Health and safety questions surrounding hydraulic fracturing have spurred battles in several states between neighbors and between farmers and environmentalists. In New York, the governor appointed a panel to investigate allegations that fracking may contaminate underground drinking water. The Research Council study was not tasked with assessing water quality surrounding hydraulic fracturing.
New York City gets roughly half its water from the Delaware River Basin, a key area for hydraulic fracturing.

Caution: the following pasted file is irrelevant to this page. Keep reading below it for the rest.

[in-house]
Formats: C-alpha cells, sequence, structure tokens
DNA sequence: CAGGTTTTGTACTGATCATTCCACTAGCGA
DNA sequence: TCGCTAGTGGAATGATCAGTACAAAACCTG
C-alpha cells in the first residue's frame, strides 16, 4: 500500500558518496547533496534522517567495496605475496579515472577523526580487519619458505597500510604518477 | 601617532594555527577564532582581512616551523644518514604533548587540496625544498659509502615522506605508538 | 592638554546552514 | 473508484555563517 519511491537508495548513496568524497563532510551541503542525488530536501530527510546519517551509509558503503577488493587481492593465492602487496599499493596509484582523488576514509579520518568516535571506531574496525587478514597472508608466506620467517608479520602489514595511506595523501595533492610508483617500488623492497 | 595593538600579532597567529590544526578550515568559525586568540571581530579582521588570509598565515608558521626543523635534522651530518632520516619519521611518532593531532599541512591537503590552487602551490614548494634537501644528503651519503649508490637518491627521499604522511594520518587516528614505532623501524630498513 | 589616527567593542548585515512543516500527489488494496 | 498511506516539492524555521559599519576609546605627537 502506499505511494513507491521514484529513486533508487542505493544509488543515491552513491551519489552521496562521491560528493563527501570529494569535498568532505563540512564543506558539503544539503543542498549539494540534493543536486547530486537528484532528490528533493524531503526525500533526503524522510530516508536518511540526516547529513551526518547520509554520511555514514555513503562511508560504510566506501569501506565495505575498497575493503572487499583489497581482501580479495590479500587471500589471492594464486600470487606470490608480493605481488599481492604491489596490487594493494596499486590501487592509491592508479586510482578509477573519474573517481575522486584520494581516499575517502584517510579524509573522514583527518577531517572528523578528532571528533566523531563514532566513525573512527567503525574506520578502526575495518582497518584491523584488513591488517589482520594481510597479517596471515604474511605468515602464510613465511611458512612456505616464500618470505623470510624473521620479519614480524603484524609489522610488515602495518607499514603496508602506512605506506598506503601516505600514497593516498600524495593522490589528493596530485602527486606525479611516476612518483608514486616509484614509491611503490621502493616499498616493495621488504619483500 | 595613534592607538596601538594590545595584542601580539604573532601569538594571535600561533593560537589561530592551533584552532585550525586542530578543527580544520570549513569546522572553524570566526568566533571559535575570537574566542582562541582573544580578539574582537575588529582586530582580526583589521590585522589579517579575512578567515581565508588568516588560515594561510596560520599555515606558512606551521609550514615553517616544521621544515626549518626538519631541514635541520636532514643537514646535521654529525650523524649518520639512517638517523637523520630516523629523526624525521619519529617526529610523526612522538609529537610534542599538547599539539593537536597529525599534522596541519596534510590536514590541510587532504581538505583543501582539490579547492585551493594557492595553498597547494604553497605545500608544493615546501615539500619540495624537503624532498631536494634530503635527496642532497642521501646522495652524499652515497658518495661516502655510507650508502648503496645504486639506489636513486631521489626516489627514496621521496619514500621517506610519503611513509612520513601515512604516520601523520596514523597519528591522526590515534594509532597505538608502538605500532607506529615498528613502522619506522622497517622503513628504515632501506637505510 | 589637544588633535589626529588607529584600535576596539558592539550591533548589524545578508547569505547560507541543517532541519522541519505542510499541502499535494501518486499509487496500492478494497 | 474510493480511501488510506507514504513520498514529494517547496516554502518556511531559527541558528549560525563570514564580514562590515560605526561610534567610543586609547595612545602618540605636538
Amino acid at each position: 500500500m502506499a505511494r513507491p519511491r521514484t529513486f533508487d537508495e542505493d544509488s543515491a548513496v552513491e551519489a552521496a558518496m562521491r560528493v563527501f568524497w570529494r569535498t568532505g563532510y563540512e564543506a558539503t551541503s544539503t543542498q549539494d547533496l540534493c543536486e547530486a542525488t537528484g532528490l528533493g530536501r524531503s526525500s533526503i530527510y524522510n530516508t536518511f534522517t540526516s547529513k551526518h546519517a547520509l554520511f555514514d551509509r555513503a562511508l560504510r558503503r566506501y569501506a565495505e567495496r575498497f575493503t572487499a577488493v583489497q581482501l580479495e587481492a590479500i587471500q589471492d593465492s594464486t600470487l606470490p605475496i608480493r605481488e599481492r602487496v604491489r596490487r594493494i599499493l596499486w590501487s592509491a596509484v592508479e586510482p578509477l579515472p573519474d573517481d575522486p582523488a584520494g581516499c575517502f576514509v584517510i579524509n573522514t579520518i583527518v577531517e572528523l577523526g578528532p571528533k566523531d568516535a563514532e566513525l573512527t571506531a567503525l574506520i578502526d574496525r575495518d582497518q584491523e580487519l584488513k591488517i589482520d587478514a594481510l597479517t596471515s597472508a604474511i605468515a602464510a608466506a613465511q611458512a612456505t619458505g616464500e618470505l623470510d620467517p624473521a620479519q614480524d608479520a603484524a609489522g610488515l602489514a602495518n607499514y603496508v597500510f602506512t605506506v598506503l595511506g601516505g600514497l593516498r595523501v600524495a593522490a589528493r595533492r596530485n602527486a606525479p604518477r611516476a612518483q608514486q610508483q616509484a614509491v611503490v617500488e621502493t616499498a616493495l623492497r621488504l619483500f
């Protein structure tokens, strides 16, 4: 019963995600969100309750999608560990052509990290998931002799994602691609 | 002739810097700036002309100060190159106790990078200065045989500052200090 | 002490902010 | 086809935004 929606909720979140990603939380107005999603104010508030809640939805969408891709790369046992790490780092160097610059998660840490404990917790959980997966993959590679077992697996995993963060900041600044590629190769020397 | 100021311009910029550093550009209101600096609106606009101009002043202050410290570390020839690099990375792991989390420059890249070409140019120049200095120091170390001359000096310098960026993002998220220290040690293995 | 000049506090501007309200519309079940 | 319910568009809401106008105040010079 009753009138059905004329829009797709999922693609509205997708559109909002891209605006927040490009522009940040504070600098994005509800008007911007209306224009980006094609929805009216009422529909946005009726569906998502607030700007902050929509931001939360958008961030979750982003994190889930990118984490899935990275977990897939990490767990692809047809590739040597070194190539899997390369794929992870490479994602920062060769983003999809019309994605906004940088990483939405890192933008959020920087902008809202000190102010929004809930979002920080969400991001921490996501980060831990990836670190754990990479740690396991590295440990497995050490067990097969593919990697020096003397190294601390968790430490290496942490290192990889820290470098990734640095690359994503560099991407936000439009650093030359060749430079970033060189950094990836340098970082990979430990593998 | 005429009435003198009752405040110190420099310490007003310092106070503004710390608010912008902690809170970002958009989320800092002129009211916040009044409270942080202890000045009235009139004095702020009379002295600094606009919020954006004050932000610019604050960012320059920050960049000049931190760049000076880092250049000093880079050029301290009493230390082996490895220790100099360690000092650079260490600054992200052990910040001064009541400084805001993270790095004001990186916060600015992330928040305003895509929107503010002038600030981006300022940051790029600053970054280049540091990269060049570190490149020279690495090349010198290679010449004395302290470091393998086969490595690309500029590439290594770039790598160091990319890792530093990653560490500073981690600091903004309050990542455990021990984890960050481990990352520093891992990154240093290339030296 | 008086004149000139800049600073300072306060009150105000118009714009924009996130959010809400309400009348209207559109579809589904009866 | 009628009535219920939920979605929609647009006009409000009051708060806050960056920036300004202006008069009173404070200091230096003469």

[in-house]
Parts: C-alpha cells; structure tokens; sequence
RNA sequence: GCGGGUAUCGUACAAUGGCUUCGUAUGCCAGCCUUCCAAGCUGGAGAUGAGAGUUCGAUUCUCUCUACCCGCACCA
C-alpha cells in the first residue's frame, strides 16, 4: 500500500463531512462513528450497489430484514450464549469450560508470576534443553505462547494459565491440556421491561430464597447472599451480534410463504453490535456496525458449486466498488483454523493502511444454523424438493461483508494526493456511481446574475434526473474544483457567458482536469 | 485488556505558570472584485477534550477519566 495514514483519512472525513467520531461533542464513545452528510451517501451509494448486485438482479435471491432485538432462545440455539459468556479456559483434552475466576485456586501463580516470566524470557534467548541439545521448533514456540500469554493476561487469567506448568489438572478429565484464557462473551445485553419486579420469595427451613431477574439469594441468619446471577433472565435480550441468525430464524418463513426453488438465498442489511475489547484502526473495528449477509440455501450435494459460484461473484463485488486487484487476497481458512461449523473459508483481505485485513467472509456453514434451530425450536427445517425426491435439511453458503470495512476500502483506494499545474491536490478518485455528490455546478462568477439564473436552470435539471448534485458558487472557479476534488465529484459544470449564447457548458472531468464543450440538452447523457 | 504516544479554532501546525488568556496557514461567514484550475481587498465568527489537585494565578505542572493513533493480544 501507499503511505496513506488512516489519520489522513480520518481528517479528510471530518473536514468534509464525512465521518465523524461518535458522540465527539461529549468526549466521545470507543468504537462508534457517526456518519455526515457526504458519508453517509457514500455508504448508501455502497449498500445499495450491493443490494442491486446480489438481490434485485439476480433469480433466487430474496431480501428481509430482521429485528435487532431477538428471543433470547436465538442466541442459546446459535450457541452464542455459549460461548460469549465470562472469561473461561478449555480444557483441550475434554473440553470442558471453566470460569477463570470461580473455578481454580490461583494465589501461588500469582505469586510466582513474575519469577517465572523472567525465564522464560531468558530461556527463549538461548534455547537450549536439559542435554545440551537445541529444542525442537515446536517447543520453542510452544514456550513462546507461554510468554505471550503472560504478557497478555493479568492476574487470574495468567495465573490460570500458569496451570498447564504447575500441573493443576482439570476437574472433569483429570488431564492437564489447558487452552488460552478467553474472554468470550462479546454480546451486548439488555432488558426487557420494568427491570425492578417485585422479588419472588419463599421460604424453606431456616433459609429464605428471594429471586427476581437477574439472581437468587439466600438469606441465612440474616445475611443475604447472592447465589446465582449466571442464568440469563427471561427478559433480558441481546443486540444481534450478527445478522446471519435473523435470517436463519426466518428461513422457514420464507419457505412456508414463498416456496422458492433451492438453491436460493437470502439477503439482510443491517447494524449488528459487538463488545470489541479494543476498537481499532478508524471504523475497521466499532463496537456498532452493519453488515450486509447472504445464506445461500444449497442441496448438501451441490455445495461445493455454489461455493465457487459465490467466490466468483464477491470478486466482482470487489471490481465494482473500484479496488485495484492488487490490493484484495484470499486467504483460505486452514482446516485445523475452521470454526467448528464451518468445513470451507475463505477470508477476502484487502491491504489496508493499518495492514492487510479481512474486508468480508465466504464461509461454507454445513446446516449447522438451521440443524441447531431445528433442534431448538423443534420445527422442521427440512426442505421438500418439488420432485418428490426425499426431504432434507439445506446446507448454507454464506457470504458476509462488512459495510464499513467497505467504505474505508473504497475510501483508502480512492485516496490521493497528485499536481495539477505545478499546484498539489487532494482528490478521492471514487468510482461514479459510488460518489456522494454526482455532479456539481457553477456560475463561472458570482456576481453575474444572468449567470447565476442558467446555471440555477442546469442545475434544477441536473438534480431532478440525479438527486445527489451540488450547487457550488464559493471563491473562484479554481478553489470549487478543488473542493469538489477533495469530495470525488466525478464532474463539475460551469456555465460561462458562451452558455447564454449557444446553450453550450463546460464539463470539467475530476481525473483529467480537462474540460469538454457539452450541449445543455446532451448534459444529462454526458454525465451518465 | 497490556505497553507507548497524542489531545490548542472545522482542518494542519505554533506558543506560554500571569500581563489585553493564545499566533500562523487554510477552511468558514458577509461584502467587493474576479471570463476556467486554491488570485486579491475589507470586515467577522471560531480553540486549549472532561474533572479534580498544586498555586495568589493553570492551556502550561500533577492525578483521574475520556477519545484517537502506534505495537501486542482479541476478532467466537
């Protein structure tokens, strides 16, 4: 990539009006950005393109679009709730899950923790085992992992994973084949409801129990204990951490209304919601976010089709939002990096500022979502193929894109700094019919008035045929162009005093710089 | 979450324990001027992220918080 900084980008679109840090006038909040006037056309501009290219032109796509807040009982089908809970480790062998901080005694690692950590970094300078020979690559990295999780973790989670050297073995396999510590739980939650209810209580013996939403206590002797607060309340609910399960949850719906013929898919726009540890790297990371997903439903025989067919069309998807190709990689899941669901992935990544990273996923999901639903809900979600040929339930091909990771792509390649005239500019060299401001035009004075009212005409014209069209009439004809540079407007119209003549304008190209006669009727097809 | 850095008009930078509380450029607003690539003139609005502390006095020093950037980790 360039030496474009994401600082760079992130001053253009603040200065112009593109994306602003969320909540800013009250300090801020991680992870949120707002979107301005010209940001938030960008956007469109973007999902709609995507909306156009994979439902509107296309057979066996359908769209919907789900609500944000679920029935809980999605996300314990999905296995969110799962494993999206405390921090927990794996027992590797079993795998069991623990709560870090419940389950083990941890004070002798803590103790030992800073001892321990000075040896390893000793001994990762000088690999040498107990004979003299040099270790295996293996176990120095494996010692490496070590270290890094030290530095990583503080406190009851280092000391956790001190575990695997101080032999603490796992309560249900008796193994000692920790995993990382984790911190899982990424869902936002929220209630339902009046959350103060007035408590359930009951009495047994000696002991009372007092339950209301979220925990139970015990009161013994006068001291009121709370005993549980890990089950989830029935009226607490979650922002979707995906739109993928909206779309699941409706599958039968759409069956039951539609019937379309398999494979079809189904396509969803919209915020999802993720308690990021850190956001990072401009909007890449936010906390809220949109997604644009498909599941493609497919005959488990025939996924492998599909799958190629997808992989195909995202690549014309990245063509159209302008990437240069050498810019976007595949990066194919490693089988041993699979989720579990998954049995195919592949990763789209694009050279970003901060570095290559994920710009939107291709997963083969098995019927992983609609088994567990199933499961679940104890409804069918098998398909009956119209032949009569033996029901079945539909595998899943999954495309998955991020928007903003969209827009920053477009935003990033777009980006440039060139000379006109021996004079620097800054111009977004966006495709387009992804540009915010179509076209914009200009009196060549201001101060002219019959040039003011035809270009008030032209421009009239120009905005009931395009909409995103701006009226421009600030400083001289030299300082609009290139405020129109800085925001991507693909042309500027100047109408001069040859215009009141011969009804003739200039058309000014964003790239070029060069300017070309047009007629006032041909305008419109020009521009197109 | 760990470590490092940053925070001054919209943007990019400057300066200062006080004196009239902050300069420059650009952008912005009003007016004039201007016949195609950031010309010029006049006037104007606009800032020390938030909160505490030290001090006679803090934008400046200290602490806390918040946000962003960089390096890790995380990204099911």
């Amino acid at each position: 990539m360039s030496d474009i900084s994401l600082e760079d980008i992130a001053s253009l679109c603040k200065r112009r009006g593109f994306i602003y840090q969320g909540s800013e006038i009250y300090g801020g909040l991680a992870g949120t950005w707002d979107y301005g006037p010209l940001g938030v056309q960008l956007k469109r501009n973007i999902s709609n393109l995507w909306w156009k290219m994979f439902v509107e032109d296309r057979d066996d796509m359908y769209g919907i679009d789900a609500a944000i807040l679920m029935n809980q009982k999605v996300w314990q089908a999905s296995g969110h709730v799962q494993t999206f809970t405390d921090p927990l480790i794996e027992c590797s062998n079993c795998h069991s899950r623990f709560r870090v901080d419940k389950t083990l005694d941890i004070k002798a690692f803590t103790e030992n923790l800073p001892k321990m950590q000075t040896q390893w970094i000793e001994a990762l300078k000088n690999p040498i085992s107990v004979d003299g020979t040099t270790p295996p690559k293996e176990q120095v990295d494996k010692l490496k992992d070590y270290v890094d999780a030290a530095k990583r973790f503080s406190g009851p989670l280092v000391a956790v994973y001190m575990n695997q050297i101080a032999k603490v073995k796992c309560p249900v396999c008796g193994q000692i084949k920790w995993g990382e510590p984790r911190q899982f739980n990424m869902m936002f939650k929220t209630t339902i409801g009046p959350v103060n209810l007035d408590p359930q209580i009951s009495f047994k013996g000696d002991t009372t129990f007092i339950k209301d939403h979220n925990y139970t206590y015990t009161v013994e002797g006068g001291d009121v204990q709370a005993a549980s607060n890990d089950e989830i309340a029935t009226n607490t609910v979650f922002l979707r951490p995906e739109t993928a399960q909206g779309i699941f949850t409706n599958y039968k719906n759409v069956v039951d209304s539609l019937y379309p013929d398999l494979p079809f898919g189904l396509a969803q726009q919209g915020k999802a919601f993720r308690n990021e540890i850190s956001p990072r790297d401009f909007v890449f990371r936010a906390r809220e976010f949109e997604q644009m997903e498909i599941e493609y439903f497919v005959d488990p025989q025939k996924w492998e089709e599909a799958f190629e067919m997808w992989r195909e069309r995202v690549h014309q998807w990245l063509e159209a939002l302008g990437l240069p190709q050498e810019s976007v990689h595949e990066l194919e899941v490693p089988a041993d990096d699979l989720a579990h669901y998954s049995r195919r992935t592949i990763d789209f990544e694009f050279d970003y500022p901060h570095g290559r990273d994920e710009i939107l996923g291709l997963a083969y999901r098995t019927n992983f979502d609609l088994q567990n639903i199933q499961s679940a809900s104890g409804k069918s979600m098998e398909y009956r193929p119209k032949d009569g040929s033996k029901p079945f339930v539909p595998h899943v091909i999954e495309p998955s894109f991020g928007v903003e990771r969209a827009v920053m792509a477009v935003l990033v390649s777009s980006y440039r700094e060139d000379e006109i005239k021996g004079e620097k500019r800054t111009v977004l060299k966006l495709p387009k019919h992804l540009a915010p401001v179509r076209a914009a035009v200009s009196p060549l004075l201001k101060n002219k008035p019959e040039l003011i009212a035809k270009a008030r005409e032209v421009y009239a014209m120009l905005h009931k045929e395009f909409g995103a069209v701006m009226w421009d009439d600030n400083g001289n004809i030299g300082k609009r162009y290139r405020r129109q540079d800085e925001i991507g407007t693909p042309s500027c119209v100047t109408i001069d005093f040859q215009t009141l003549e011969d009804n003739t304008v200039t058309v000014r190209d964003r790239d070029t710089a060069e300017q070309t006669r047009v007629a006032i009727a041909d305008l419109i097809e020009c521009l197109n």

Both the Upper Delaware and Monongahela rivers sit on an area called the Marcellus Shale, which lies beneath large parts of Pennsylvania, New York and West Virginia at a depth of 5,000 to 8,000 feet, according to the Pennsylvania Department of Environmental Protection.
The shale is believed to hold trillions of cubic feet of natural gas. Before technological advances in hydraulic fracturing, the natural gas in the region had been considered too expensive for access.